An Aristotelian Examination of Friendship in Homer's Iliad
It is strange to label any friendship a success or a failure; it is stranger still to call the friendship between Achilleus and Patroklos a failure, especially when it has long been celebrated as one of the greatest friendships in antiquity. After all, friendship is called a success when friends remain just that, and a failure when they part ways with diffidence. How else could we possibly judge friendship? I suggest, however, that the good of the friend is the end of true friendship, and that this principle can guide critical inquiry into the nature of friendship. The basis of this statement is Aristotelian. The Nicomachean Ethics defines true friendship as the mutual appreciation of the intrinsic good in the other, and the desire to will the other’s good. The critique of true friendship, in Aristotelian terms, should consider not only whether the parties loved each other for their intrinsic good, but also the extent to which they were successful at promoting the good of the other. The tragedy of Achilleus and Patroklos is that, despite their love and desire to promote the good of the other, they may have ultimately failed. Their friendship may have failed not because of a lack of good will or capability, but because of the conflicting obligations placed upon that friendship by society, circumstance, and the unyielding character of Achilleus.
For Aristotle, the perfect form of friendship "is that between good men who are alike in excellence or virtue" (Ethics 8.219).1 Indeed, both Achilleus and Patroklos are foremost amongst the Achaians, and both are commanders and warriors of the first rank. Yet, theirs is not exactly a friendship between equals either; Patroklos is clearly in a subordinate position to Achilleus. It is striking that the most commonly repeated phrase in The Iliad relating Patroklos to Achilleus is: ". . . so he [Achilleus] spoke, and Patroklos obeyed his beloved companion" (Iliad 1, 9, 11).2 From these phrases, their relationship seems more like that between a leader and a trusted retainer, or right-hand man, than that between true friends. Indeed, while Patroklos is alive, we see Achilleus treating him as a foremost companion, but not necessarily as a true friend in the Aristotelian sense. In light of this, it becomes tempting to dismiss Patroklos as, at best, the henchman of Achilleus, and not a fully realized character and friend in his own right. This is, of course, as equally incorrect as the premise that theirs is a completely ideal friendship: the truth, as in the Ethics, lies somewhere in the mean.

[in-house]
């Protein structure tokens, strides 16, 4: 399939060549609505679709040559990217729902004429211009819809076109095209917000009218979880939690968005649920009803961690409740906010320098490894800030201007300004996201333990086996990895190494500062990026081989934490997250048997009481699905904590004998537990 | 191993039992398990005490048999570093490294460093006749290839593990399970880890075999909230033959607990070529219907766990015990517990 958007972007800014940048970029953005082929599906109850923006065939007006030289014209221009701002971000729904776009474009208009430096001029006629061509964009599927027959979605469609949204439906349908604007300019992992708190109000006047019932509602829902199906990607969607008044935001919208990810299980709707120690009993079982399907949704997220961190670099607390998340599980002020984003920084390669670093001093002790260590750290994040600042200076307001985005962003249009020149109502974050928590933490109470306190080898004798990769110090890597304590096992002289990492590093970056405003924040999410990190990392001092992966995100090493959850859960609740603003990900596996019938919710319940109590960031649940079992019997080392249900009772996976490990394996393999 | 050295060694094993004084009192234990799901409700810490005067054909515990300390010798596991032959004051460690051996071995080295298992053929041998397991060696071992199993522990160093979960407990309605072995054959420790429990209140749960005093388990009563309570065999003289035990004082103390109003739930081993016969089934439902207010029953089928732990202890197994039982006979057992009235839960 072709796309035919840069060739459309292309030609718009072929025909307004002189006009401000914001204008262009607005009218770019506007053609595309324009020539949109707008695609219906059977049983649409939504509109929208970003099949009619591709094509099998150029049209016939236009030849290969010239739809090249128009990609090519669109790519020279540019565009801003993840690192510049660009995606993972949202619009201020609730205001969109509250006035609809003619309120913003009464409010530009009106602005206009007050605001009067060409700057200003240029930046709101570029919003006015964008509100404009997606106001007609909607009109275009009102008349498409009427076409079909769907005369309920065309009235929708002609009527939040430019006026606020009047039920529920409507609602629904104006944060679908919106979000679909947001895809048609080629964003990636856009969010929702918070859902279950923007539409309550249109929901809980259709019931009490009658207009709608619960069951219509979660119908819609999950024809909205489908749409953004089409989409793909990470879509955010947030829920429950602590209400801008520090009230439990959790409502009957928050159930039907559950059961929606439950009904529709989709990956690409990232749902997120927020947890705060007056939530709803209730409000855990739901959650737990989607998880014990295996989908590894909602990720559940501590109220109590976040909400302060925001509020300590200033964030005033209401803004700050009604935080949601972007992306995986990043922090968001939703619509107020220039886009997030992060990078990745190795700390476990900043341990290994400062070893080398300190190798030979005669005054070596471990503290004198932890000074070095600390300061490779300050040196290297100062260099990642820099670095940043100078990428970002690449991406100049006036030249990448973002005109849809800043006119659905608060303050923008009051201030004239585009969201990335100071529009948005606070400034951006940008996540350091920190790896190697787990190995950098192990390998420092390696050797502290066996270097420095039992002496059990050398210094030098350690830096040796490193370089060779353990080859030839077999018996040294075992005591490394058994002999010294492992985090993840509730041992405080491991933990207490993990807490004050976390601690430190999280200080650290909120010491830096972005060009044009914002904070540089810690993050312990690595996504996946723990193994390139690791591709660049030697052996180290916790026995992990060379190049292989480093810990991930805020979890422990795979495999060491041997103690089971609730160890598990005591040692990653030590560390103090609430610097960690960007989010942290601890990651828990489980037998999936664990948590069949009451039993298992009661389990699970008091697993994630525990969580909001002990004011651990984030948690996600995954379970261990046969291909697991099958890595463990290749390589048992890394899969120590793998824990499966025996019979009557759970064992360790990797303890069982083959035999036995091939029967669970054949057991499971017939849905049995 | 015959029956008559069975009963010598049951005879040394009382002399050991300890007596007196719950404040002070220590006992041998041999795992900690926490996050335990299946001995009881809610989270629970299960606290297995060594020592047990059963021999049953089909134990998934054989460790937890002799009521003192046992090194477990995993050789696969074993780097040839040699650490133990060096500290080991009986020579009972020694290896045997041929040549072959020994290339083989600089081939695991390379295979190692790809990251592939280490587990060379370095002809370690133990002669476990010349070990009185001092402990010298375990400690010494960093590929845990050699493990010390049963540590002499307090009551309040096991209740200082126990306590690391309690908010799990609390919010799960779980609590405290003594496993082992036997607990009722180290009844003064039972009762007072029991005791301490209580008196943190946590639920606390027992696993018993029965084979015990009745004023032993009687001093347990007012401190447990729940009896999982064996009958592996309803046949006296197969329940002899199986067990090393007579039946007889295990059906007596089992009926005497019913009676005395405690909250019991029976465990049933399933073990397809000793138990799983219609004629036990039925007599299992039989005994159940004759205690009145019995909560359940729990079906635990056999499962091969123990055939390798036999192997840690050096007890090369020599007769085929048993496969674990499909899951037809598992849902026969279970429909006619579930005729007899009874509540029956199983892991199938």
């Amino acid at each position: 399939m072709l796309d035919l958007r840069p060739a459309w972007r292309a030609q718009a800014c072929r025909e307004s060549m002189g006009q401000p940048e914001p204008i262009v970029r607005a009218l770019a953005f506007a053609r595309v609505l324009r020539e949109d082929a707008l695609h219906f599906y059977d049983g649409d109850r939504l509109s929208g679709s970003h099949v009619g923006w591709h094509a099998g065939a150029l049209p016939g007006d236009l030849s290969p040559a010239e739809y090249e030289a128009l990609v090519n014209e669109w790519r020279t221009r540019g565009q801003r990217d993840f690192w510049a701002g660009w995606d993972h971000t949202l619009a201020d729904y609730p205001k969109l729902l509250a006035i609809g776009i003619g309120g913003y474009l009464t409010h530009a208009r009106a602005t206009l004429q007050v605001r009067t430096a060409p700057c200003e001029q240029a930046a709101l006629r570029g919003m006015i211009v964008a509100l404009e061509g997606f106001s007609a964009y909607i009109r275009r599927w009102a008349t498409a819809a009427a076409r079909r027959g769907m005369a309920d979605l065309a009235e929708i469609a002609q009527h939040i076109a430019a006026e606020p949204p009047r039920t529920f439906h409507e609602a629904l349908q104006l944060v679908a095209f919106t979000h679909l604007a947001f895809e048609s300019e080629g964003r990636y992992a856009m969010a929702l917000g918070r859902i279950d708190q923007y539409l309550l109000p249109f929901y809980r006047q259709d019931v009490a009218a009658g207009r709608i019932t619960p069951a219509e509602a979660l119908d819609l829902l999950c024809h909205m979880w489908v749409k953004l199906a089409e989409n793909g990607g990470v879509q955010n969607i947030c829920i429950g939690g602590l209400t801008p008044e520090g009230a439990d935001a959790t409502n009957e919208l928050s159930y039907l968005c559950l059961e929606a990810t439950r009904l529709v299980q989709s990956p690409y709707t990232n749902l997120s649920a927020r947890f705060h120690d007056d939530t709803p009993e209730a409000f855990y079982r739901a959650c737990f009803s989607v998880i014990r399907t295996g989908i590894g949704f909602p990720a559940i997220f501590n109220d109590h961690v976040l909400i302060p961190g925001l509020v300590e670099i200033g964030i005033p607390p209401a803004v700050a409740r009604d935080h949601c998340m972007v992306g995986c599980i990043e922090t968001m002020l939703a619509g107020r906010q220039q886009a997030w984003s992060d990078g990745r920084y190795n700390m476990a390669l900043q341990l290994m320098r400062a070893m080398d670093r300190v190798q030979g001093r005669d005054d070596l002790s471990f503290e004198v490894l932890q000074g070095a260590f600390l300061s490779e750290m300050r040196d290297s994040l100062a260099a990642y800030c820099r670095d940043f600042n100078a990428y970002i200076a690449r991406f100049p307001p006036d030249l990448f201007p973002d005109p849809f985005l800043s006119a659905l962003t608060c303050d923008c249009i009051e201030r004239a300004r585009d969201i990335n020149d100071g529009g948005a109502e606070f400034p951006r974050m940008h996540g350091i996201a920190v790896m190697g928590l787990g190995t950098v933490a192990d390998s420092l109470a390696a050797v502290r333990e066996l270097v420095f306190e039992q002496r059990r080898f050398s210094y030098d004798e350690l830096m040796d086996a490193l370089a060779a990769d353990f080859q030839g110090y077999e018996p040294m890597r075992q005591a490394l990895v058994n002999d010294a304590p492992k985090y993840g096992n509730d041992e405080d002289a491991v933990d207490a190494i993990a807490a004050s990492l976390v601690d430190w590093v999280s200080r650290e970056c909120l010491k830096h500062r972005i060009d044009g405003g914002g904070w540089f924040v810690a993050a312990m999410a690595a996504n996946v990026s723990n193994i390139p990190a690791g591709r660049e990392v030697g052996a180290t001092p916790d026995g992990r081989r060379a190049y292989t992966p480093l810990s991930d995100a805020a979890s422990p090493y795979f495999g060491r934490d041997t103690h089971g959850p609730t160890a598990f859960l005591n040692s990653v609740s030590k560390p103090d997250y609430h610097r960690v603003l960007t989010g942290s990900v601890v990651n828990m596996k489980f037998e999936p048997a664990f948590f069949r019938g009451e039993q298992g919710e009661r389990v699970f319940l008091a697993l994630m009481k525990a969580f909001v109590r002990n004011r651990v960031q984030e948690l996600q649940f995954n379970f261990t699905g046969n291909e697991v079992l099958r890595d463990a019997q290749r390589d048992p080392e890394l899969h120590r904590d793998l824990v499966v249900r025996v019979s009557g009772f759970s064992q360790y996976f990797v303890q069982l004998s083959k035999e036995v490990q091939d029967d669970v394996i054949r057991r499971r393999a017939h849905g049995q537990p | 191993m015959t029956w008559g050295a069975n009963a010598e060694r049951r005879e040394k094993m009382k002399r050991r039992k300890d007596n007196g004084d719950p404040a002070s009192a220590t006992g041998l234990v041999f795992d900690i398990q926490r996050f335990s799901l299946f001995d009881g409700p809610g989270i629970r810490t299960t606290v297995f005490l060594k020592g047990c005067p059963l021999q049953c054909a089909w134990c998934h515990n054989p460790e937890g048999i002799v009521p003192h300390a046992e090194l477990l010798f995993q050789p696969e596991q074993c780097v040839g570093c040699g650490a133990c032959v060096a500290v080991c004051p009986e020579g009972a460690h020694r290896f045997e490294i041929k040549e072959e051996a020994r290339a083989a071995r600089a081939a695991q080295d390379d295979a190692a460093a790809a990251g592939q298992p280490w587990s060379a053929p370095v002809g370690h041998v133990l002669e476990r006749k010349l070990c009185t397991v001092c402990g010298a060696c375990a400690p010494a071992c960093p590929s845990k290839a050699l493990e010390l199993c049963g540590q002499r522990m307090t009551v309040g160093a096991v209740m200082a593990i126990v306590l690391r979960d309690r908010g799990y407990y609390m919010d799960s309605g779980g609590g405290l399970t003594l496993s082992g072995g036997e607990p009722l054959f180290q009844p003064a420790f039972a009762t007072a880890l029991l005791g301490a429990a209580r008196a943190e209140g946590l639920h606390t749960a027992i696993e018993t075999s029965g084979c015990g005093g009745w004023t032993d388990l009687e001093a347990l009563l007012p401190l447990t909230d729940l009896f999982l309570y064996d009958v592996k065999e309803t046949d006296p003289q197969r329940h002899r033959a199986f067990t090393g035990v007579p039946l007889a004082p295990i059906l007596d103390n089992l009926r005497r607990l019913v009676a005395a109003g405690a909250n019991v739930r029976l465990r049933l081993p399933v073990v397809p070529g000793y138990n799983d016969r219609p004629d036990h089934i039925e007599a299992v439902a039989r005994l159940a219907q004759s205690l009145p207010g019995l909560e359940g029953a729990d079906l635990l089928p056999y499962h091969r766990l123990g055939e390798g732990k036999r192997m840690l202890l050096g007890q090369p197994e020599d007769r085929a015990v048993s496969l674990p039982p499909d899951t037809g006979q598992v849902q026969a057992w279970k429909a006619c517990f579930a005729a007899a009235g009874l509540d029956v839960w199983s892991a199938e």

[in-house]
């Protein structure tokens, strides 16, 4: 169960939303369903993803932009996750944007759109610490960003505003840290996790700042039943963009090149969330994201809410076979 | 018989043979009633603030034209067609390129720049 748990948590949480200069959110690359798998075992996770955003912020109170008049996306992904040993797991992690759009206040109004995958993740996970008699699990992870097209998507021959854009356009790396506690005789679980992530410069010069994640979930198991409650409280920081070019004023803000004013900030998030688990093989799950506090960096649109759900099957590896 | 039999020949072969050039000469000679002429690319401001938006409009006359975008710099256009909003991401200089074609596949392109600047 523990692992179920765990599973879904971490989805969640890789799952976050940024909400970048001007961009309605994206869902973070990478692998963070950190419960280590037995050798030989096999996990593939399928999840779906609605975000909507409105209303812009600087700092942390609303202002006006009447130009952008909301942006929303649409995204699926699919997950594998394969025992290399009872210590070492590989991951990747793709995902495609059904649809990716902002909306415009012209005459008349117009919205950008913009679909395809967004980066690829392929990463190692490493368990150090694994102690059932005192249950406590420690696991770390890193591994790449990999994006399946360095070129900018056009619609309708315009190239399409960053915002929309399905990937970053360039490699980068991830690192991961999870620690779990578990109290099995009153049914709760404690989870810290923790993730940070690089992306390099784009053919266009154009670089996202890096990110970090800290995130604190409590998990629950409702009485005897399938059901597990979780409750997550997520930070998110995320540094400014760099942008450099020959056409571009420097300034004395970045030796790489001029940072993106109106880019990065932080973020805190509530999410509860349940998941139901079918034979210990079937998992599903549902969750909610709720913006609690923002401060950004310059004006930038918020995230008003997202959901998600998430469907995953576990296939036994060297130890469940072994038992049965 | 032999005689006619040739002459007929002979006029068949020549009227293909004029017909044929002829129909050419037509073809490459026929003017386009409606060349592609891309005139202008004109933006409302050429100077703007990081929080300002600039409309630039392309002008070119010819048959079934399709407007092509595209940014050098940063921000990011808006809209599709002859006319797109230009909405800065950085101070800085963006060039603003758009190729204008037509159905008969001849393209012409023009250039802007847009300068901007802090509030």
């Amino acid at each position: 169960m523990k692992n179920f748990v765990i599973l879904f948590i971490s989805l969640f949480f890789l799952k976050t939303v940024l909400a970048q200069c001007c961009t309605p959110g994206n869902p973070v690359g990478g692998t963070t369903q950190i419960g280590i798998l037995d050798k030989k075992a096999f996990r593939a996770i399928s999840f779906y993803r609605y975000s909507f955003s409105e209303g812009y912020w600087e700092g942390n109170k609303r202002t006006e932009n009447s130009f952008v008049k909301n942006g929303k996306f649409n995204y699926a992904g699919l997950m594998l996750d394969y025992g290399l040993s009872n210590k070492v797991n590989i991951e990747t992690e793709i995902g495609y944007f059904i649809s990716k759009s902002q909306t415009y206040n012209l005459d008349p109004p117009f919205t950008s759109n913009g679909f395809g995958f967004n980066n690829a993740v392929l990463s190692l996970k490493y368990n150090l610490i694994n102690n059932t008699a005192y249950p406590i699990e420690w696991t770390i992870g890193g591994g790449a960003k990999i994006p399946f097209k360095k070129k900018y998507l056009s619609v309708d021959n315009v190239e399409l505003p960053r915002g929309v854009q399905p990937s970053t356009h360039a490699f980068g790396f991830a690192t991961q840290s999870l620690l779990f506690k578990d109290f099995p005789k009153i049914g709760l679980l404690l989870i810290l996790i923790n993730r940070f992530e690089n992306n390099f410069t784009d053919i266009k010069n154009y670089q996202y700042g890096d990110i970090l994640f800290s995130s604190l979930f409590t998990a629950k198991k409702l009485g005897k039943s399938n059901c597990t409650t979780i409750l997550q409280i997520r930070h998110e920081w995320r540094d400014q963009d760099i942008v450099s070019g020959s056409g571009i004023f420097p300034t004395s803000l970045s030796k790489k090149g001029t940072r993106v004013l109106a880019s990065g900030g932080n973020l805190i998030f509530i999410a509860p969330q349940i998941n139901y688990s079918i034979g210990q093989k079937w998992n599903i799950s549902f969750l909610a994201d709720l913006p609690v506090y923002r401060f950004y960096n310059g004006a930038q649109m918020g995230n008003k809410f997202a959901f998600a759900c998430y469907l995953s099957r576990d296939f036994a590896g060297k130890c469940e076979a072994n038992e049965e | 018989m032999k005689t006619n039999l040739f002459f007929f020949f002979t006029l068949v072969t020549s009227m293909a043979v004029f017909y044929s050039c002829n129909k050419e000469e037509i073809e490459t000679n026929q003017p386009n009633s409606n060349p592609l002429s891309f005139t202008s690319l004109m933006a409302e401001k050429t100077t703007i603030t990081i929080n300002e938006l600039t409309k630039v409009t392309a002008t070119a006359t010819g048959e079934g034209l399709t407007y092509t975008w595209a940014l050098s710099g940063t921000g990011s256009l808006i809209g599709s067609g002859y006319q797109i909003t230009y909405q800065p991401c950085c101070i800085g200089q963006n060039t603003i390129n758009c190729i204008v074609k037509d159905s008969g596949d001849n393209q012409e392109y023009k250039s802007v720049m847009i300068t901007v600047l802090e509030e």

Perhaps we can make some headway towards integrating these conflicting models of friendship if we look at Menoitios’s advice to Patroklos:
My child, by right of blood Achilleus is higher than
you are, but you are the elder, yet in strength he is
far the greater. You must...